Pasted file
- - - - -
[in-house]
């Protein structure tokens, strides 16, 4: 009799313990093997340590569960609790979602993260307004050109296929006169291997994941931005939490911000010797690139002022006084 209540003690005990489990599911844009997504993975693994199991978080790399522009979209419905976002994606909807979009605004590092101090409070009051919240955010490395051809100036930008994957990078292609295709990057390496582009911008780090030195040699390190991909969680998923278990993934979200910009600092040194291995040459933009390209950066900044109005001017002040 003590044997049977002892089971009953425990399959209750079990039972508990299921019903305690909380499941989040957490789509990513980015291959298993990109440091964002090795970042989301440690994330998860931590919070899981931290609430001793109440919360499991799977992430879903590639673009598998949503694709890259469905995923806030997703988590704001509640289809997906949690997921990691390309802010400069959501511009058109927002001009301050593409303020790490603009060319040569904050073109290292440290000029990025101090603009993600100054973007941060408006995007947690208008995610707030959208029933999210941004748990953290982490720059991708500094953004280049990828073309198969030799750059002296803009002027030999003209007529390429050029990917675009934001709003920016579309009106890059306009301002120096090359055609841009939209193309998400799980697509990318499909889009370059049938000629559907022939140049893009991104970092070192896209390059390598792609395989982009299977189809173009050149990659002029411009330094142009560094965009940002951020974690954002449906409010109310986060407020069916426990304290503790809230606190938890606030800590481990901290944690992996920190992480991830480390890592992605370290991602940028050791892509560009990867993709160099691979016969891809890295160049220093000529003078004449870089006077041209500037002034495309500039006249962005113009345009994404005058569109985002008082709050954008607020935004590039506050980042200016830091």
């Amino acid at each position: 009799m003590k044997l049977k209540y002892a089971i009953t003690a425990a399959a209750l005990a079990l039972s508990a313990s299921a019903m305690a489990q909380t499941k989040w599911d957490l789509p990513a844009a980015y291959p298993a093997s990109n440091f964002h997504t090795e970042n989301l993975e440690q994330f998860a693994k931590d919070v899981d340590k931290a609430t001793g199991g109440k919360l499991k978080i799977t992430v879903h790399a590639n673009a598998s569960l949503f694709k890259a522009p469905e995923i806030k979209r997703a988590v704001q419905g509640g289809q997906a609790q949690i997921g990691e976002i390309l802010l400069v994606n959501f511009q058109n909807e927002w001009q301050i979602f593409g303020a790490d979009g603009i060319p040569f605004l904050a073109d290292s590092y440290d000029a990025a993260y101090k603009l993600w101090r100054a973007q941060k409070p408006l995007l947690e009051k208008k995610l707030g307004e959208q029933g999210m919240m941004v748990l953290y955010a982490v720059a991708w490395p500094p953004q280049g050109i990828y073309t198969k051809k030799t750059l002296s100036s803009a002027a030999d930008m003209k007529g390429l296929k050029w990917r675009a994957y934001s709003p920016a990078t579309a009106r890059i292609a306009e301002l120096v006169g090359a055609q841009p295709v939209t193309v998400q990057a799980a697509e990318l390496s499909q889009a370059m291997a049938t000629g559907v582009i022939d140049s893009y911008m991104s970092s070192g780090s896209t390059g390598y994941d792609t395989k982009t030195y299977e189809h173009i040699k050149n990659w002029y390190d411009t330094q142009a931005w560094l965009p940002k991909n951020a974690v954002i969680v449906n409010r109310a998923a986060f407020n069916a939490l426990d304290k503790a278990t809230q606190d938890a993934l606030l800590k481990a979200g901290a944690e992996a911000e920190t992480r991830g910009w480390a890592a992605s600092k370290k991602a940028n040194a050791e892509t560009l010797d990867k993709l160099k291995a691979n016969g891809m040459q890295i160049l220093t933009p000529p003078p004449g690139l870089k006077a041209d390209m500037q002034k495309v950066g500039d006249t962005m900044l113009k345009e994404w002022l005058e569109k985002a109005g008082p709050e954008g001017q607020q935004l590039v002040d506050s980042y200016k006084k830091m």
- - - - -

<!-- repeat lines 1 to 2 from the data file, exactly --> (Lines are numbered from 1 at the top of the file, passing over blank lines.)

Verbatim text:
[in-house]
């Protein structure tokens, strides 16, 4: 009799313990093997340590569960609790979602993260307004050109296929006169291997994941931005939490911000010797690139002022006084 209540003690005990489990599911844009997504993975693994199991978080790399522009979209419905976002994606909807979009605004590092101090409070009051919240955010490395051809100036930008994957990078292609295709990057390496582009911008780090030195040699390190991909969680998923278990993934979200910009600092040194291995040459933009390209950066900044109005001017002040 003590044997049977002892089971009953425990399959209750079990039972508990299921019903305690909380499941989040957490789509990513980015291959298993990109440091964002090795970042989301440690994330998860931590919070899981931290609430001793109440919360499991799977992430879903590639673009598998949503694709890259469905995923806030997703988590704001509640289809997906949690997921990691390309802010400069959501511009058109927002001009301050593409303020790490603009060319040569904050073109290292440290000029990025101090603009993600100054973007941060408006995007947690208008995610707030959208029933999210941004748990953290982490720059991708500094953004280049990828073309198969030799750059002296803009002027030999003209007529390429050029990917675009934001709003920016579309009106890059306009301002120096090359055609841009939209193309998400799980697509990318499909889009370059049938000629559907022939140049893009991104970092070192896209390059390598792609395989982009299977189809173009050149990659002029411009330094142009560094965009940002951020974690954002449906409010109310986060407020069916426990304290503790809230606190938890606030800590481990901290944690992996920190992480991830480390890592992605370290991602940028050791892509560009990867993709160099691979016969891809890295160049220093000529003078004449870089006077041209500037002034495309500039006249962005113009345009994404005058569109985002008082709050954008607020935004590039506050980042200016830091």